In order to meet the greater nutrient requirements of higher yielding dairy cows, concentrate feed levels have increased, and this has led to an increased demand for quality protein ingredients such as soya bean meal and rapeseed meal. As some protein ingredients, especially soya bean meal (SBM), are often imported from countries outside the European Union (EU), this has left the dairy sector vulnerable to instability of supply, price volatility, and the unavailability of non-genetically modified (GM) protein crops. For these reasons, there is interest in the potential of locally grown high protein grain and forage crops to replace imported protein feeds.
Field bean (Vicia Faba) (FB), a grain legume, may provide an alternative to imported protein feeds. It can be successfully grown in some of the wetter and more northerly regions of Europe. However, FB is known to contain a number of antinutritional factors, and caution is often adopted when including FB in dairy cow diets. Experiments 1 and 2 examined the effect of FB inclusion level in the diet on cow performance, while Experiment 3 examined the effect of FB processing method on cow performance.
Red clover (RC) is a forage legume of particular interest within the UK and Ireland where it has the potential to produce high annual dry matter (DM) yields. In addition, RC silage normally has a higher protein content than grass silage (GS). Furthermore, as a legume, RC has the ability to fix atmospheric nitrogen (N), thus reducing the need for inorganic fertiliser N. However, due to its high protein content, and the associated reduction in N use efficiency, RC silage is often offered in mixtures with grass silage. While a number of studies have examined the nutritive value of swards containing RC and GS mixtures, each of these have evaluated silage produced from a single harvest. Consequently Experiment 4 examined the effects of offering dairy cows grass silages and grass-red clover (RCGS) silages produced from three consecutive harvests (H) over a full production year (harvested early summer, late summer and autumn), on N and energy utilisation and subsequent animal performance.
The main parameters examined within Experiments 1 – 4 were dry matter intakes (DMI), milk yield, milk composition, live weight, body condition (BCS), blood metabolites, fertility parameters, N and energy (E) utilisation efficiency, and methane (CH4) production.
Experiment 1 (Chapter 2) examines the impact of FB inclusion in the diets of mid-lactation dairy cows. Sixty mid-lactation dairy cows were used in a four treatment continuous design (ten weeks duration) experiment. All cows were given ad libitum access to grass silage, and were supplemented with 10.0 kg concentrate/cow/day. Concentrates offered contained 0, 166, 333 or 473 g FB/kg concentrate (treatments FB0, FB1.7, FB3.3 and FB4.7, respectively), with the FB partially replacing soya bean meal and rapeseed meal. On completion of the 10 week experiment, ration digestibility was measured using four cows from each treatment.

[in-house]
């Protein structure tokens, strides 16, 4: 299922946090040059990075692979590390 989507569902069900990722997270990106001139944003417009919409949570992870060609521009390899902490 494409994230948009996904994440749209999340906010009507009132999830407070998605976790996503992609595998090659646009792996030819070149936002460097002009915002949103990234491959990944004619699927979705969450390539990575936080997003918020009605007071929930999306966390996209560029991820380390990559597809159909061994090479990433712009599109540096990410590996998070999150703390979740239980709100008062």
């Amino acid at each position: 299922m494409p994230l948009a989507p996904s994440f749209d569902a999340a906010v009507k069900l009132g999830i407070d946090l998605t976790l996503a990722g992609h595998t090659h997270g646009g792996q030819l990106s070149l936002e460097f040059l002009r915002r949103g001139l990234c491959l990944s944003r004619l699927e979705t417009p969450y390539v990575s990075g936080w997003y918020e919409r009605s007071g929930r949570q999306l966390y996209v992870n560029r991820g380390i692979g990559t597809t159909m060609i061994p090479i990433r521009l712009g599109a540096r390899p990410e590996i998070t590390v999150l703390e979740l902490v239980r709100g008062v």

While there was a trend for milk protein content (linear: P = 0.081) to decrease with increasing FB inclusion levels, FB inclusion had no effect on silage dry matter DMI, total DMI, milk yield, milk fat content, milk fat yield, milk protein yield, milk fat + protein yield, live-weight change and body condition score change. Similarly, FB inclusion had no effect on DM, organic matter and gross energy (GE) digestibility coefficients, although there was a linear increase in N digestibility (P = 0.041) with increasing FB inclusion levels. Faecal N/N intake (P < 0.042) and milk N/N intake (P = 0.047) decreased with FB inclusion, while energy utilisation was unaffected. Field bean inclusion had no effect on any of the CH4 production parameters measured. The results of this study demonstrate that FB can be included in dairy cow diets at levels up to 4.1 kg DM /day with few negative effects on cow performance.
Experiment 2 (Chapter 3) examines the effects on cow performance and nutrient utilisation of including high levels of FB (up to 8.4 kg/cow per d) in the diet of early lactation dairy cows. Seventy-two dairy cows were used in a 3 treatment continuous design (from calving until week 20 of lactation) experiment. All cows were given ad libitum access to a mixed ration comprising grass silage and concentrates (45:55 on a DM basis). Concentrates offered contained either 0, 349, or 698 g FB/kg concentrate (treatments FB0, FB-Low and FB-High, respectively), with the FB completely replacing SBM, rapeseed meal (RSM), maize gluten and wheat in the concentrate with the FB-High treatment. Following completion of the 20 week experiment, ration digestibility, nutrient utilisation and CH4 production were measured using 4 cows from each treatment.